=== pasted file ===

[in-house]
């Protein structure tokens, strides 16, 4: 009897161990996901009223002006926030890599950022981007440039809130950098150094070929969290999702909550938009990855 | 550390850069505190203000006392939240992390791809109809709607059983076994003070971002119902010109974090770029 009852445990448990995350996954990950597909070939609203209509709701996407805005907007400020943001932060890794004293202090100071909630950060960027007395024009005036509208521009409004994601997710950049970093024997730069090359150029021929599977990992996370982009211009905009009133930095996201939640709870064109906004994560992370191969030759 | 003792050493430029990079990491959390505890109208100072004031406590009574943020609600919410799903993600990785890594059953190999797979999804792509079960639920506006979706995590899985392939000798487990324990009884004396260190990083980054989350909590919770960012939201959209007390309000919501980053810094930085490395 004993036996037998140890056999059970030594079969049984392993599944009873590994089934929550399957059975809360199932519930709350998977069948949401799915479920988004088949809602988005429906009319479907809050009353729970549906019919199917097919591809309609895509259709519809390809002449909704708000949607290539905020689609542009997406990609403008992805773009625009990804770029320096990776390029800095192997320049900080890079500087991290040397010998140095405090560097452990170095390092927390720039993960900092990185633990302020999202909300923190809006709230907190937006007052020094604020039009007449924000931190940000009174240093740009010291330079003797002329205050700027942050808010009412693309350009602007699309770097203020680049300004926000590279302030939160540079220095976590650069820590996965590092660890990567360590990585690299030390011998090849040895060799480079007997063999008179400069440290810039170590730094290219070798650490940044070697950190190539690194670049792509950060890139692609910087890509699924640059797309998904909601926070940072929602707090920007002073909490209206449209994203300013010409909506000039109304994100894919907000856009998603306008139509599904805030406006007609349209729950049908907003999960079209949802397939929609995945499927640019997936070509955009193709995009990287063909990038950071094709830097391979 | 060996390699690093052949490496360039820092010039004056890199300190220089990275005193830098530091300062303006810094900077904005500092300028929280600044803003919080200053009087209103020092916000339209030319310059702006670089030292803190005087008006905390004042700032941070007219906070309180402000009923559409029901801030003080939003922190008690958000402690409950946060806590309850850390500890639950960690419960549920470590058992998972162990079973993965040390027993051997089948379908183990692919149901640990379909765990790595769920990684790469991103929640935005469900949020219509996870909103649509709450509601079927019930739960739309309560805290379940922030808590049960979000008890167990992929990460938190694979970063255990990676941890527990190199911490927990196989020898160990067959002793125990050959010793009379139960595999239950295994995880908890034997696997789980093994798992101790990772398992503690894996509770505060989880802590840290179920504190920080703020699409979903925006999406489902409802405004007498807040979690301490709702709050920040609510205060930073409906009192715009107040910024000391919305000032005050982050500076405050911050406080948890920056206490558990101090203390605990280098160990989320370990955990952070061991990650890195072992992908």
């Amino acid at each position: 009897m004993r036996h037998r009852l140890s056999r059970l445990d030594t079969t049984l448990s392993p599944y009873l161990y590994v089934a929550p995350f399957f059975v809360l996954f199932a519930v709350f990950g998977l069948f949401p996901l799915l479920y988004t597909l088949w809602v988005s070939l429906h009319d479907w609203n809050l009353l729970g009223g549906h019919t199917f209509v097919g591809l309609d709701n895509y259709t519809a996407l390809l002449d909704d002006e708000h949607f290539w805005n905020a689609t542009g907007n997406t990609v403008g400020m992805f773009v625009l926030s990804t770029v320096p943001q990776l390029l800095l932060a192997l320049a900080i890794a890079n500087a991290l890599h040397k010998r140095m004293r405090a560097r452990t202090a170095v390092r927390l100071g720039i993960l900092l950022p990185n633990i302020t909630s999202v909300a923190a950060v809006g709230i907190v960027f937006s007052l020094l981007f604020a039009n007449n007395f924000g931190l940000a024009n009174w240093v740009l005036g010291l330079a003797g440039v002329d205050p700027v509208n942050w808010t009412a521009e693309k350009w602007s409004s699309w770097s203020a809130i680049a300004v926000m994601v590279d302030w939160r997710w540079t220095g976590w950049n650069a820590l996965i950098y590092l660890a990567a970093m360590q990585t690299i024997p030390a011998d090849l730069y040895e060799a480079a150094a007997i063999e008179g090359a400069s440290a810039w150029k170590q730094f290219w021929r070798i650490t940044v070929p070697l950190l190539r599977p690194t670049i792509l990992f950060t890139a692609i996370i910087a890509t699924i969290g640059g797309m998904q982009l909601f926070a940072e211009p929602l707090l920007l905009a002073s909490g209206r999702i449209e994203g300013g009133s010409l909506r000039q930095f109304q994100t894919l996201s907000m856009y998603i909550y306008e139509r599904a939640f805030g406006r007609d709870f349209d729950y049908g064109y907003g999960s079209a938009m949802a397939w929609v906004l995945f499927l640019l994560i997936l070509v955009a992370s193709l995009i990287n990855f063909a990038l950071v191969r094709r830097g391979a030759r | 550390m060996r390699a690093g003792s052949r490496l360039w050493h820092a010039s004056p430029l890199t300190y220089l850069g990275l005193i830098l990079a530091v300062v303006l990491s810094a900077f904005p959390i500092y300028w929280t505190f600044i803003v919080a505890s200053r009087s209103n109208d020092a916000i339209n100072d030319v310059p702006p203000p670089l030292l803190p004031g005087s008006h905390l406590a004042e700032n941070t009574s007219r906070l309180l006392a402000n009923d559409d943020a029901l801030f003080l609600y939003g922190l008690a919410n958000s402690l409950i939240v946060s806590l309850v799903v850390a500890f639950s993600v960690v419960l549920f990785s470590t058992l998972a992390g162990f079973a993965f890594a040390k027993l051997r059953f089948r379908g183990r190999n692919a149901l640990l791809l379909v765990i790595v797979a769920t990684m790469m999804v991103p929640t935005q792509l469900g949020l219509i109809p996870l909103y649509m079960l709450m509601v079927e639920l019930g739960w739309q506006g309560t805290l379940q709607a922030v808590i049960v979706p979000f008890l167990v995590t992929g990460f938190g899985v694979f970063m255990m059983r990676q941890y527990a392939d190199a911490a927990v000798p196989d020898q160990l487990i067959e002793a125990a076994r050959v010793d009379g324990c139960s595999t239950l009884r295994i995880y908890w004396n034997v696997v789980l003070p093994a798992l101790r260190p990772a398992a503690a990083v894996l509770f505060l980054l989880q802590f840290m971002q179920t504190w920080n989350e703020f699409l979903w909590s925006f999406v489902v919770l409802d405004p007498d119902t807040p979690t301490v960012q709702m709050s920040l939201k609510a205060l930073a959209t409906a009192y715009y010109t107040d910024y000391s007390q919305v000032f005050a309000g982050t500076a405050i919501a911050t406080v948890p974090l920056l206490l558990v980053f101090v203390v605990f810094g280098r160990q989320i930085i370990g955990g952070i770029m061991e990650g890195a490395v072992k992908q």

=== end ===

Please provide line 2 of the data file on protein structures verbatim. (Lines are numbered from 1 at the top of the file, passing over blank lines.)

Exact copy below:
């Protein structure tokens, strides 16, 4: 009897161990996901009223002006926030890599950022981007440039809130950098150094070929969290999702909550938009990855 | 550390850069505190203000006392939240992390791809109809709607059983076994003070971002119902010109974090770029 009852445990448990995350996954990950597909070939609203209509709701996407805005907007400020943001932060890794004293202090100071909630950060960027007395024009005036509208521009409004994601997710950049970093024997730069090359150029021929599977990992996370982009211009905009009133930095996201939640709870064109906004994560992370191969030759 | 003792050493430029990079990491959390505890109208100072004031406590009574943020609600919410799903993600990785890594059953190999797979999804792509079960639920506006979706995590899985392939000798487990324990009884004396260190990083980054989350909590919770960012939201959209007390309000919501980053810094930085490395 004993036996037998140890056999059970030594079969049984392993599944009873590994089934929550399957059975809360199932519930709350998977069948949401799915479920988004088949809602988005429906009319479907809050009353729970549906019919199917097919591809309609895509259709519809390809002449909704708000949607290539905020689609542009997406990609403008992805773009625009990804770029320096990776390029800095192997320049900080890079500087991290040397010998140095405090560097452990170095390092927390720039993960900092990185633990302020999202909300923190809006709230907190937006007052020094604020039009007449924000931190940000009174240093740009010291330079003797002329205050700027942050808010009412693309350009602007699309770097203020680049300004926000590279302030939160540079220095976590650069820590996965590092660890990567360590990585690299030390011998090849040895060799480079007997063999008179400069440290810039170590730094290219070798650490940044070697950190190539690194670049792509950060890139692609910087890509699924640059797309998904909601926070940072929602707090920007002073909490209206449209994203300013010409909506000039109304994100894919907000856009998603306008139509599904805030406006007609349209729950049908907003999960079209949802397939929609995945499927640019997936070509955009193709995009990287063909990038950071094709830097391979 | 060996390699690093052949490496360039820092010039004056890199300190220089990275005193830098530091300062303006810094900077904005500092300028929280600044803003919080200053009087209103020092916000339209030319310059702006670089030292803190005087008006905390004042700032941070007219906070309180402000009923559409029901801030003080939003922190008690958000402690409950946060806590309850850390500890639950960690419960549920470590058992998972162990079973993965040390027993051997089948379908183990692919149901640990379909765990790595769920990684790469991103929640935005469900949020219509996870909103649509709450509601079927019930739960739309309560805290379940922030808590049960979000008890167990992929990460938190694979970063255990990676941890527990190199911490927990196989020898160990067959002793125990050959010793009379139960595999239950295994995880908890034997696997789980093994798992101790990772398992503690894996509770505060989880802590840290179920504190920080703020699409979903925006999406489902409802405004007498807040979690301490709702709050920040609510205060930073409906009192715009107040910024000391919305000032005050982050500076405050911050406080948890920056206490558990101090203390605990280098160990989320370990955990952070061991990650890195072992992908």